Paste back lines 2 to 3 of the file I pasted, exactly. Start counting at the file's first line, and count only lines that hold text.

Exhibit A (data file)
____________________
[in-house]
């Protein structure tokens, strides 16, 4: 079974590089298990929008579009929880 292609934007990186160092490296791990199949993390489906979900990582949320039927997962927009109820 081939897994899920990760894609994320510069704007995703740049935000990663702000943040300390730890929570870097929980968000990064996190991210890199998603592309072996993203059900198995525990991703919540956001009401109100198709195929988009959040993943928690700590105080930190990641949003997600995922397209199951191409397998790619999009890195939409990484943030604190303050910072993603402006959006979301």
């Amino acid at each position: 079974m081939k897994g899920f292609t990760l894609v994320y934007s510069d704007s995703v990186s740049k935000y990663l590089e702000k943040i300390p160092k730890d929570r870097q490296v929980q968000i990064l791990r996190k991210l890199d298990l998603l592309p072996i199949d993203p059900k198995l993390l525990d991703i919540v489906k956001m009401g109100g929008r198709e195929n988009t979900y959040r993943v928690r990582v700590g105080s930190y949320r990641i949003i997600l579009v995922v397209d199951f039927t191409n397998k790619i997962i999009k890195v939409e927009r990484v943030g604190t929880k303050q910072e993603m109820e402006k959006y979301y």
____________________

């Protein structure tokens, strides 16, 4: 079974590089298990929008579009929880 292609934007990186160092490296791990199949993390489906979900990582949320039927997962927009109820 081939897994899920990760894609994320510069704007995703740049935000990663702000943040300390730890929570870097929980968000990064996190991210890199998603592309072996993203059900198995525990991703919540956001009401109100198709195929988009959040993943928690700590105080930190990641949003997600995922397209199951191409397998790619999009890195939409990484943030604190303050910072993603402006959006979301």
């Amino acid at each position: 079974m081939k897994g899920f292609t990760l894609v994320y934007s510069d704007s995703v990186s740049k935000y990663l590089e702000k943040i300390p160092k730890d929570r870097q490296v929980q968000i990064l791990r996190k991210l890199d298990l998603l592309p072996i199949d993203p059900k198995l993390l525990d991703i919540v489906k956001m009401g109100g929008r198709e195929n988009t979900y959040r993943v928690r990582v700590g105080s930190y949320r990641i949003i997600l579009v995922v397209d199951f039927t191409n397998k790619i997962i999009k890195v939409e927009r990484v943030g604190t929880k303050q910072e993603m109820e402006k959006y979301y």